Amazon: Victory for Indies on Sales Tax; Government Subsidies Grow

When Amazon begins collecting sales tax next month in New Mexico, Hawaii, Maine and Idaho, it marks the first time that the company will collect sales tax in all 45 states that have sales tax, which yesterday the American Booksellers Association called a victory for booksellers and Main Street retailers.

In Bookselling This Week, ABA CEO Oren Teicher commented, "It is safe to say that the arguments that we have been making--about fairness and equity--have finally won out. The campaign for e-fairness was a long one--longer than we expected--but now that Amazon collects in every state that has sales tax laws on the books, independent booksellers everywhere can take great pride in a remarkable accomplishment."

The e-fairness effort goes back to the late 1990s. "For much of the new century, used its sales tax advantage to aggressively grow its sales and market share, and, along the way, the retailer vigorously fought against collecting and remitting sales tax to states," BTW wrote. "But the persistent advocacy efforts of Main Street retailers, led by indie booksellers, and growing bipartisan support at both the state and federal levels--coupled with numerous, decisive blows in the courts and Amazon's move to a rapid delivery model--brought about Amazon's strategic reversal."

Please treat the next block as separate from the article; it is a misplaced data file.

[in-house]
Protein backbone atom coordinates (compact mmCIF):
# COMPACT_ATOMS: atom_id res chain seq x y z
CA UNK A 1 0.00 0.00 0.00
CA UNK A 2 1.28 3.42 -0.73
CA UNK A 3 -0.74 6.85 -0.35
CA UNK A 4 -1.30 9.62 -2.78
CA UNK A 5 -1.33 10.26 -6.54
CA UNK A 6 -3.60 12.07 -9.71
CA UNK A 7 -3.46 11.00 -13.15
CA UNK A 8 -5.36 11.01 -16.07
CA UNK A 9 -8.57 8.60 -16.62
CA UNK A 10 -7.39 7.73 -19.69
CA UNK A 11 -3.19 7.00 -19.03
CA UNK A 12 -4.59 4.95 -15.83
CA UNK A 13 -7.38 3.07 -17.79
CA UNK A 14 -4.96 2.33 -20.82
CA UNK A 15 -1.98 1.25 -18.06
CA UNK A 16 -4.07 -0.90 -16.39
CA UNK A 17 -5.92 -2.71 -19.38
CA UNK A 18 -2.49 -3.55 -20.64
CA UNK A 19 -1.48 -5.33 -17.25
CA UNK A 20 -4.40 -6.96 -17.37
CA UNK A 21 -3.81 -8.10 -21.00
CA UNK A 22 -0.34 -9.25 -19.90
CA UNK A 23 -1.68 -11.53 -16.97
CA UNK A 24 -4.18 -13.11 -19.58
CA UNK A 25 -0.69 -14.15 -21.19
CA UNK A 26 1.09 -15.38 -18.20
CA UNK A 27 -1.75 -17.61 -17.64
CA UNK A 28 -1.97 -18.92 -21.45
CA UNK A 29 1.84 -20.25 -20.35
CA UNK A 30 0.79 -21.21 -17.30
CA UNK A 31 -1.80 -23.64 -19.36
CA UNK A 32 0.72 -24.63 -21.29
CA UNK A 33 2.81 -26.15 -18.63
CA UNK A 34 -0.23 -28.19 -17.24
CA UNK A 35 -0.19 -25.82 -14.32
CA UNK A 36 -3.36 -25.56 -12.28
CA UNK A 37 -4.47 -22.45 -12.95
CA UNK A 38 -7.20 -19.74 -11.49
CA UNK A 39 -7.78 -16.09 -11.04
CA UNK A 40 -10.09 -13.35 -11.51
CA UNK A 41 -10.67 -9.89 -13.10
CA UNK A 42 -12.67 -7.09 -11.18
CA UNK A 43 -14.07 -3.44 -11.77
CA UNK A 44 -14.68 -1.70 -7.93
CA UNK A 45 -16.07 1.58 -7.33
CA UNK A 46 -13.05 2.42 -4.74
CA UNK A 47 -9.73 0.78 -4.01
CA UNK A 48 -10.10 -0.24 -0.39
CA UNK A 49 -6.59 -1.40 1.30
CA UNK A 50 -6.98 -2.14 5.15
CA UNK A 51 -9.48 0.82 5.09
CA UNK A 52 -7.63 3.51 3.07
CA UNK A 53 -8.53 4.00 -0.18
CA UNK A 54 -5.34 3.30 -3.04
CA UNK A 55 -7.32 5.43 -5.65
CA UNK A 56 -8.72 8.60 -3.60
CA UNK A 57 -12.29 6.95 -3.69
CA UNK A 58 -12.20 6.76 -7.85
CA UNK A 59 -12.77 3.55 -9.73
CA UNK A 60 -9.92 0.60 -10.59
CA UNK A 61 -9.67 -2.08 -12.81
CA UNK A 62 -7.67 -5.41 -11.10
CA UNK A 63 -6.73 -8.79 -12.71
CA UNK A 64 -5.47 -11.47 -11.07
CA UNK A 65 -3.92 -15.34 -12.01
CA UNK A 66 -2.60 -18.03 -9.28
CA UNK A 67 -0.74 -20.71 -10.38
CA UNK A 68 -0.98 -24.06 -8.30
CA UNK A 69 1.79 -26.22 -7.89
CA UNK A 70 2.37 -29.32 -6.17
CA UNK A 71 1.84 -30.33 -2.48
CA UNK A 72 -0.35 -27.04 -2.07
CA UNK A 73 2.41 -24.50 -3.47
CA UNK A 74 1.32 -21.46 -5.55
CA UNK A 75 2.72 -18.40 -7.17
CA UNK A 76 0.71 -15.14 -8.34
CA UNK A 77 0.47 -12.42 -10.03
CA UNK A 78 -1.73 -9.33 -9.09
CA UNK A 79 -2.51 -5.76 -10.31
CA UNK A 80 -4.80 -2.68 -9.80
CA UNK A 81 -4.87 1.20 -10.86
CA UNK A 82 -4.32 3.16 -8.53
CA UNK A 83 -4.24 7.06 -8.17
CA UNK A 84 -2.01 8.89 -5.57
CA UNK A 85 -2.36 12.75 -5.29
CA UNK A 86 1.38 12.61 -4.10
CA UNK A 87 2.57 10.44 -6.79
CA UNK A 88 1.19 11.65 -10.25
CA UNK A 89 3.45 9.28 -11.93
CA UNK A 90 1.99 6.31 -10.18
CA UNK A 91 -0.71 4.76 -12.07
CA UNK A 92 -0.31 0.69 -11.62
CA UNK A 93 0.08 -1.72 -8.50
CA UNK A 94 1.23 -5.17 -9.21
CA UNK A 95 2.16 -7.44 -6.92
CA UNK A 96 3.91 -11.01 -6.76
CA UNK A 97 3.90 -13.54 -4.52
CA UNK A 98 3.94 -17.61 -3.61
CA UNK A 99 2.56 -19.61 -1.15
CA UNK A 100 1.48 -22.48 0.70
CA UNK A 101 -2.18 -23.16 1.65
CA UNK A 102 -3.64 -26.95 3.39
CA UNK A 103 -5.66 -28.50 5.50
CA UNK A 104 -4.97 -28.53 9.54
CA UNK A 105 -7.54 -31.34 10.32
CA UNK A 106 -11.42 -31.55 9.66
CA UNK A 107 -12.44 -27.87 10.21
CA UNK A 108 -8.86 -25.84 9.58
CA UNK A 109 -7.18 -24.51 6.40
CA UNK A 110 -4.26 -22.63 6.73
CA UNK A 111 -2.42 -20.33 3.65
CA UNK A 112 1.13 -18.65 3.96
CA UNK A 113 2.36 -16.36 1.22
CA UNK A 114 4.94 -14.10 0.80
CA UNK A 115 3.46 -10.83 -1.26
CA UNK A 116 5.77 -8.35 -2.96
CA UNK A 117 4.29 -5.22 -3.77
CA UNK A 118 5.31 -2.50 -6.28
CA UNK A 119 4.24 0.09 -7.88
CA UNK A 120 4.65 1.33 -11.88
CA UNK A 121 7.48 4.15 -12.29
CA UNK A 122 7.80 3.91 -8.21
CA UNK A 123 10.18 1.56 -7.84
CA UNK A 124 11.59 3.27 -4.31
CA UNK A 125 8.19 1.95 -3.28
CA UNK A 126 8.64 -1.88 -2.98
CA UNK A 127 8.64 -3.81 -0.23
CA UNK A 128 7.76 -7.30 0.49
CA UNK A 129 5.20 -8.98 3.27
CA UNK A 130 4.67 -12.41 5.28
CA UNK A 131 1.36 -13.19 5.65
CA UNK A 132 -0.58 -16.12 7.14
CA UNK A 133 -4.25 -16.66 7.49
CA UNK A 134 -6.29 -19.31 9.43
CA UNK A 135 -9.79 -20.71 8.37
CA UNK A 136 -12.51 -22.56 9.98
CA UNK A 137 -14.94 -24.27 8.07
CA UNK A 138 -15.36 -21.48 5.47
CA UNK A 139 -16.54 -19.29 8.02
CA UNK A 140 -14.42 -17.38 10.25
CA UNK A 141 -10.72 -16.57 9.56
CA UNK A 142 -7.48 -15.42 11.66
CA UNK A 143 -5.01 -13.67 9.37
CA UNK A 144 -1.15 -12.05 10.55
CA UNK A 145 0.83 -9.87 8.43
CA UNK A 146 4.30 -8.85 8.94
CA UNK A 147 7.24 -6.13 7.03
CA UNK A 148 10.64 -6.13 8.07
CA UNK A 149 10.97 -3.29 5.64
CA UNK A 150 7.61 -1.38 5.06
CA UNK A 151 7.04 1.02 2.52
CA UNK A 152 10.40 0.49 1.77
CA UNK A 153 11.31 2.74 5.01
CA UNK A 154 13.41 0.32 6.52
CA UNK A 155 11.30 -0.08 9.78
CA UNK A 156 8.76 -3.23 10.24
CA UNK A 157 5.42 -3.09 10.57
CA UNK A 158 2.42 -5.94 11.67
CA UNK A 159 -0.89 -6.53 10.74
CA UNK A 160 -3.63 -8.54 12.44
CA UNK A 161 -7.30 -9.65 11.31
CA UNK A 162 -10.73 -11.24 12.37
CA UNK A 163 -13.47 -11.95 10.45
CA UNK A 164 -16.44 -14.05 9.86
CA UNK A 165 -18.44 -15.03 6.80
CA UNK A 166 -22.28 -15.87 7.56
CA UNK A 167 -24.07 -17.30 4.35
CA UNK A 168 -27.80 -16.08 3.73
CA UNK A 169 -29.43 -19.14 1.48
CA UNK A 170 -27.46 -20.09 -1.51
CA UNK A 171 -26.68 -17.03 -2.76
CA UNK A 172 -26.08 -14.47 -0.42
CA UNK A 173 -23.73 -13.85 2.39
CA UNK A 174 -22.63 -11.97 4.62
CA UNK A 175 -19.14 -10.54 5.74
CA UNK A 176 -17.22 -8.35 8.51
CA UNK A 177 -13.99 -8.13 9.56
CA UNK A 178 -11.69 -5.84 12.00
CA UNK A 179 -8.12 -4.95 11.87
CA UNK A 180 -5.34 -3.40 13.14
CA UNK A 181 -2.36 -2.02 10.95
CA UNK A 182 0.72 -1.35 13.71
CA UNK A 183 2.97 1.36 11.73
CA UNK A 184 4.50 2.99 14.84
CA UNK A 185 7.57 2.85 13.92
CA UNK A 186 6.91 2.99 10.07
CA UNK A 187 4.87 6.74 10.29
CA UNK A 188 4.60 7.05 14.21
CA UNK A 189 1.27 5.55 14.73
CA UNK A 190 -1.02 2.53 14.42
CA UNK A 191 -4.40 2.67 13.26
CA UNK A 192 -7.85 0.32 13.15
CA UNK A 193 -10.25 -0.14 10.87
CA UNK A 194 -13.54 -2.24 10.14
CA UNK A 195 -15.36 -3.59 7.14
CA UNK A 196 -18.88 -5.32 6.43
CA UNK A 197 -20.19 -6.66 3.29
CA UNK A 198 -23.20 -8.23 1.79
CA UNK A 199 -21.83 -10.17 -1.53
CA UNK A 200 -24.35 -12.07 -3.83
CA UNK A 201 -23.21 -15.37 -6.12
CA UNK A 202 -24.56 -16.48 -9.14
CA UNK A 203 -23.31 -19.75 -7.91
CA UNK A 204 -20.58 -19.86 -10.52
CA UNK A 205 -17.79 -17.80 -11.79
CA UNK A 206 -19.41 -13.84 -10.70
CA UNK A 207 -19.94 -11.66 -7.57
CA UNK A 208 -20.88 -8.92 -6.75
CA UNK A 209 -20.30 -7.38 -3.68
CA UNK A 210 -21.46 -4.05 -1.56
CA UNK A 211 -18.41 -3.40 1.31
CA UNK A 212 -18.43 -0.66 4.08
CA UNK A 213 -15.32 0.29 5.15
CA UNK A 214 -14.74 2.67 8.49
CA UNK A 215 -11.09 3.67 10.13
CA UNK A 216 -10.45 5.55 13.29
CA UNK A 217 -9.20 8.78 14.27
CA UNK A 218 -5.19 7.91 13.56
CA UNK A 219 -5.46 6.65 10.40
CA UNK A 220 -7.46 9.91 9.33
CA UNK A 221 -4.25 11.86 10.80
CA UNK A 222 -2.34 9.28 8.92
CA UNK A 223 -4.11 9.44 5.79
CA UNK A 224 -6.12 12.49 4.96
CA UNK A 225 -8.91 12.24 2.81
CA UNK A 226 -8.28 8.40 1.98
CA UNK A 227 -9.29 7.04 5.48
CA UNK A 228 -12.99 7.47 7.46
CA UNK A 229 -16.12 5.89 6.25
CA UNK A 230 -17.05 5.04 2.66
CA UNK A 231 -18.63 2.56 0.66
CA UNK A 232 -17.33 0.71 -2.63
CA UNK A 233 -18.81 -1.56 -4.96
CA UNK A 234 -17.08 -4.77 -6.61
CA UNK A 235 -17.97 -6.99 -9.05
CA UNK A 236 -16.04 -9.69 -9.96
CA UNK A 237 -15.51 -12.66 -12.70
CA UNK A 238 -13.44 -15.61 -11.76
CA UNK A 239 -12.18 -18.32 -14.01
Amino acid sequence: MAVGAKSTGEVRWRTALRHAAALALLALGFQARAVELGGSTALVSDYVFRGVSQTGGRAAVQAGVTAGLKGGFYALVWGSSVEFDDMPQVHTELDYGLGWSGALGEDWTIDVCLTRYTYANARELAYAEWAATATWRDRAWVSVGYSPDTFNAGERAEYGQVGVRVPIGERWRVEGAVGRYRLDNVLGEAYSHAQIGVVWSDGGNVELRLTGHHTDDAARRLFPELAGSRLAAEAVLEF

Now, in a similar battle, Main Street retailers, the ABA and others--including Advocates for Independent Business, of which the ABA is a co-founding member--are fighting against local and state governments and agencies' increasing subsidization of Amazon's warehouse growth across the country. A key part of the educational effort has been the study the ABA commissioned from Civic Economics, Amazon and Empty Storefronts, which highlighted the retailer's pernicious effect on jobs, governments and communities across the country.

Bloomberg BNA Tax & Accounting has pointed to a study by the progressive economic policy research and advocacy group Good Jobs First that says this year Amazon will "vault past a record for state and local tax subsidies held for many years by Wal-Mart Stores Inc., the undisputed king of brick-and-mortar retail sales." The group estimates that Wal-Mart has won "more than $1.2 billion in tax abatements, credits, exemptions, infrastructure assistance and financing deals during four decades of rapid expansion that has left the company with 4,672 retail locations across the country."

At the end of last year, Amazon's similar subsidies were estimated at about $1 billion. Bloomberg noted, "The new year began with Amazon committing to build out its rapid-delivery business model, and states and municipalities lined up to help. In less than three months, Amazon racked up another $92 million in tax credits and exemptions to develop warehouses and fulfillment centers in California, Illinois, Kentucky, Maryland and Michigan."

"Amazon is a juggernaut in terms of tax breaks," Greg LeRoy, executive director of Good Jobs First, told Bloomberg BNA. "They were pulling down $125 million annually for at least two years and they are on pace for that in 2017, given the deals we've seen already for the year. So it won't be long before they surpass Wal-Mart."

Powered by: Xtenit